Thursday, November 11, 2010

Delirium by Lauren Oliver

Before scientists found the cure, people thought love was a good thing. They didn’t understand that once love - the deliria - blooms in your blood, there is no escaping its hold. Things are different now. Scientists are able to eradicate love, and the governments demands that all citizens receive the cure upon turning eighteen. Lena Holoway has always looked forward to the day when she’ll be cured. A life without love is a life without pain: safe, measured, predictable, and happy.

But with ninety-five days left until her treatment, Lena does the unthinkable: She falls in love. (from Goodreads)

I think I'm going to have a fangirl moment while reviewing Delirium. Because it was AWESOME!!! And I really want everyone to their hands on a copy but it isn't released until February, so no ardent encouragement for you to get in your cars and drive to the nearest bookstore. Not yet, at least. Okay, so let me tell you why I loved Delirium.

You guys are going to get really tired of hearing me talk about dystopias, but alas, Delirium is a dystopia. I'm trying to write a dsytopia for NaNoWriMo, and let me just say, it's is really hard. The world building is actually really difficult; you have to have all these rules and then the characters have to follow them and then they have to make some sense and it's a big ole mess. So now that I've attempted to write one, I have a newfound respect for any author who writes a believable dystopian novel, Lauren Oliver included. Lena lives in the United States but it's so different that it takes a lot of work to successfully set everything up.
But I was really interested in the fact that love has been outlawed. It's kind of hard to believe, but is there anything bad about love? The government in Delirium wants to get rid of the negative emotions that can be experienced with love: jealousy, longing, sadness, the famous lovesickness (loss of appetite, concentration, etc). Also, in eradicating love, the country is also hate-free, which I guess could be a good thing. But what you notice about people who have had the operation is that they are kind of emotionless. At least they are free of extreme emotions. They may care for their family members and spouses, but there is no actual love. All the characters at some point say that they are happy now that they have the operation, but it's more of that they are content, which is not the same thing as being happy.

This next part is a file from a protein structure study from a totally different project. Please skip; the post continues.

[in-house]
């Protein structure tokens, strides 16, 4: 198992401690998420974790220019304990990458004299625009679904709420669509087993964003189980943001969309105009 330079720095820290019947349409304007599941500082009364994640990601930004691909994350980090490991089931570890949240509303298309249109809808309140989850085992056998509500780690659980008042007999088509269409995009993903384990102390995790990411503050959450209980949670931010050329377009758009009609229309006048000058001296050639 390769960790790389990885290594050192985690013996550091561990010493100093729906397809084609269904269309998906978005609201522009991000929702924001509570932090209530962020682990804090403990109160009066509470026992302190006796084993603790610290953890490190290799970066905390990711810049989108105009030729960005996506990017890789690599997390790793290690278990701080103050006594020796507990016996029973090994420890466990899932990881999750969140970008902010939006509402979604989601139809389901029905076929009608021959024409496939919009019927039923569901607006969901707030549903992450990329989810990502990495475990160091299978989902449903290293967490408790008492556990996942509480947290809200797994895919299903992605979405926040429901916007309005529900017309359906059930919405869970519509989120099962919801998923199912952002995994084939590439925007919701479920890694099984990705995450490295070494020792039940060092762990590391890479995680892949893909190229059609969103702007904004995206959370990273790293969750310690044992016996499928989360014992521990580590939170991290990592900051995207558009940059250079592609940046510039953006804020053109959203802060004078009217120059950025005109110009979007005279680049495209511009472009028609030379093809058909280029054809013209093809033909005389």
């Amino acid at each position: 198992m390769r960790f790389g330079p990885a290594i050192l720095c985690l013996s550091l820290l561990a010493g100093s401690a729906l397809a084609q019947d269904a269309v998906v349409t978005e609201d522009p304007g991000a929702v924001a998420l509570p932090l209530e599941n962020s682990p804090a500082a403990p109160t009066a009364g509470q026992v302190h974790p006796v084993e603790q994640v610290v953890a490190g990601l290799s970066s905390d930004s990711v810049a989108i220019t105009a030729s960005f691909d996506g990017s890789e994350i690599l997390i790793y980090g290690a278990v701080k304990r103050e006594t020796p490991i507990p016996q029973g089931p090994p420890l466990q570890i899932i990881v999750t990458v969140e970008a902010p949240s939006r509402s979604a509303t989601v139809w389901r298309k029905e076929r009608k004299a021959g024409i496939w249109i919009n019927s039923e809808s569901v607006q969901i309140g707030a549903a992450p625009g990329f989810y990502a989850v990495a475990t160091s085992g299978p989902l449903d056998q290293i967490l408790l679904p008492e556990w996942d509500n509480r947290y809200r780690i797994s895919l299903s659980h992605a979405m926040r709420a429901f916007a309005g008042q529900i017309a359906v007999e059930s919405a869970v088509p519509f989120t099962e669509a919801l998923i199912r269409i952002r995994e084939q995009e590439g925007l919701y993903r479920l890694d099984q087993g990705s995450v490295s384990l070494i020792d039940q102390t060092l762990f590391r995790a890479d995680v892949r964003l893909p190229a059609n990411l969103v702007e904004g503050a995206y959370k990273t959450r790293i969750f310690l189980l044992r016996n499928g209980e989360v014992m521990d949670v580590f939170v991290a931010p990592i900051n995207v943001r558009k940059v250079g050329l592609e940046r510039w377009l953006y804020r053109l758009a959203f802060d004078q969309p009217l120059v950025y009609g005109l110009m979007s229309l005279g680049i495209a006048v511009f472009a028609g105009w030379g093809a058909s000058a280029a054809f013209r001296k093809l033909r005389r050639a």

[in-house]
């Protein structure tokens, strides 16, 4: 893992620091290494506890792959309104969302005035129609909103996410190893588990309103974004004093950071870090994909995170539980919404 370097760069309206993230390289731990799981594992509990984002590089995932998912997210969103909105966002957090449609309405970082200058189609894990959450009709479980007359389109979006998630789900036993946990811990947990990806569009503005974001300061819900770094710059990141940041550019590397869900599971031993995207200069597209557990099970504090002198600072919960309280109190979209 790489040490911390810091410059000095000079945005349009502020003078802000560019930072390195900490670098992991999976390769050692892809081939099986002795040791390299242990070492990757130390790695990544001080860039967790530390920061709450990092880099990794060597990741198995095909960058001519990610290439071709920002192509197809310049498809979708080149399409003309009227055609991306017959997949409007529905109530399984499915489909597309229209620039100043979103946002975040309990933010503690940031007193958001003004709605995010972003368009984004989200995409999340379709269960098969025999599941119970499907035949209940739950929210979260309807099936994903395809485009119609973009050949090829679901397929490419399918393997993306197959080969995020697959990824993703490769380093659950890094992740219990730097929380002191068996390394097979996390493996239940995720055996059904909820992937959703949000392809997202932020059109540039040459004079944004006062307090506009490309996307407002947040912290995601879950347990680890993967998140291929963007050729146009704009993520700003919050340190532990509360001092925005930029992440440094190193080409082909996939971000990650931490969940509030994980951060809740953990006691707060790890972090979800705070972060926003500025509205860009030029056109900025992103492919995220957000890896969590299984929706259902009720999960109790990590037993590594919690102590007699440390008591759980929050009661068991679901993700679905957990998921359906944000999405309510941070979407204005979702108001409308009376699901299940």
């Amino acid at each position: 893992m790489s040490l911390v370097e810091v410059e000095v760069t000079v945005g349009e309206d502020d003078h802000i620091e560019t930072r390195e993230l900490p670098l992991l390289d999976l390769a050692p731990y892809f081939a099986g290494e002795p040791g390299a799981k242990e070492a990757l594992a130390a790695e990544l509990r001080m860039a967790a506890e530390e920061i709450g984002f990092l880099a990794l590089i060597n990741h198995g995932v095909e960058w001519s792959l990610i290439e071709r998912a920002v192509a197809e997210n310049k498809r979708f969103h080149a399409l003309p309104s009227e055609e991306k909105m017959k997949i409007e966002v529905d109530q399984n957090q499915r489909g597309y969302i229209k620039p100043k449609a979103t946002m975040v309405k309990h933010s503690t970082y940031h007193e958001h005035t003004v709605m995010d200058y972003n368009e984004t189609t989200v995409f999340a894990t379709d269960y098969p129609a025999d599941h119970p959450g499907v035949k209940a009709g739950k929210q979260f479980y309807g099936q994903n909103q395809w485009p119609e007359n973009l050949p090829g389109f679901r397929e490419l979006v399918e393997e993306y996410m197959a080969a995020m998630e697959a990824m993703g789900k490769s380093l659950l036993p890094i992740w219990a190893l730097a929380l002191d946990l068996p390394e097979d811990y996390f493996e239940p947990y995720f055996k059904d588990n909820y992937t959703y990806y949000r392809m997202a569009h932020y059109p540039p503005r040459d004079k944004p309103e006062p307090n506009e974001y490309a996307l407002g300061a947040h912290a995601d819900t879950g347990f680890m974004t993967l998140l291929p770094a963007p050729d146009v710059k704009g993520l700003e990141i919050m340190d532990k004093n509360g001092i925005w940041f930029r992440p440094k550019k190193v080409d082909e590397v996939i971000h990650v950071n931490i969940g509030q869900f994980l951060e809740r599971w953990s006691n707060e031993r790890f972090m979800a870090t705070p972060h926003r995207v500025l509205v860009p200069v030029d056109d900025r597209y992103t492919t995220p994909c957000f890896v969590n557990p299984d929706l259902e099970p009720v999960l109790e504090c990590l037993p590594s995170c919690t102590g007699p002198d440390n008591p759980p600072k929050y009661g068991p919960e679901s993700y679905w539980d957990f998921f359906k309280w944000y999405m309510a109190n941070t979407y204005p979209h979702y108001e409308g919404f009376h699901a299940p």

I found some similarities between Delirium and the Uglies series: an operation that takes place only at a certain age, two protagonists who want the operation at the beginning, all characters who have the operation say how happy they are, the operation actually changes your brain chemisty, etc. I don't think these were intentional, but it's interesting to compare the two.
I should probably mention the love interest: Alex. He was a pretty interesting character, he has some secret history which you'll learn about. It's kind of ironic that Lena falls in love just as she is saying how she can't wait to get the operation, but it really changed her. In the beginning, Lena truly believes that her life will be better once she doesn't love anymore, but by the end, her outlook is completely different. Which is a good thing, in my opinion.

Another thing I loved was that each chapter was headed by a little excerpt from some history textbook or book that is prominent in their culture. It just made the world Lena was living in more believable and realistic, like I could see some future society writing those things. I also loved that the characters read Romeo and Juliet as a cautionary tale, even though the readers know it's anything but.

All in all, I absolutely loved Delirium. It has excellent world-building, realistic characters and an interesting plot (all prerequisites for a great book). It's also a trilogy, which I didn't find out until I finished it, but I am so excited to read more about this society. I definitely recommend this, but unfortunately you will have to wait a few months for the release date.

Release Date: February 1, 2011
Rating: 9 out of 10.
FTC: provided through One ARC Tours.

2011/HarperTeen/440 pages.


Anonymous said...

This sounds like my type of book. I can't wait to read it now!

Anonymous said...

When I first read the premise for this book my jaw literally dropped. It sounds SO awesome! I'm glad you loved it. I'm really looking forward to read it.

Mandi said...

This book sound amazing! I can't wait to read it!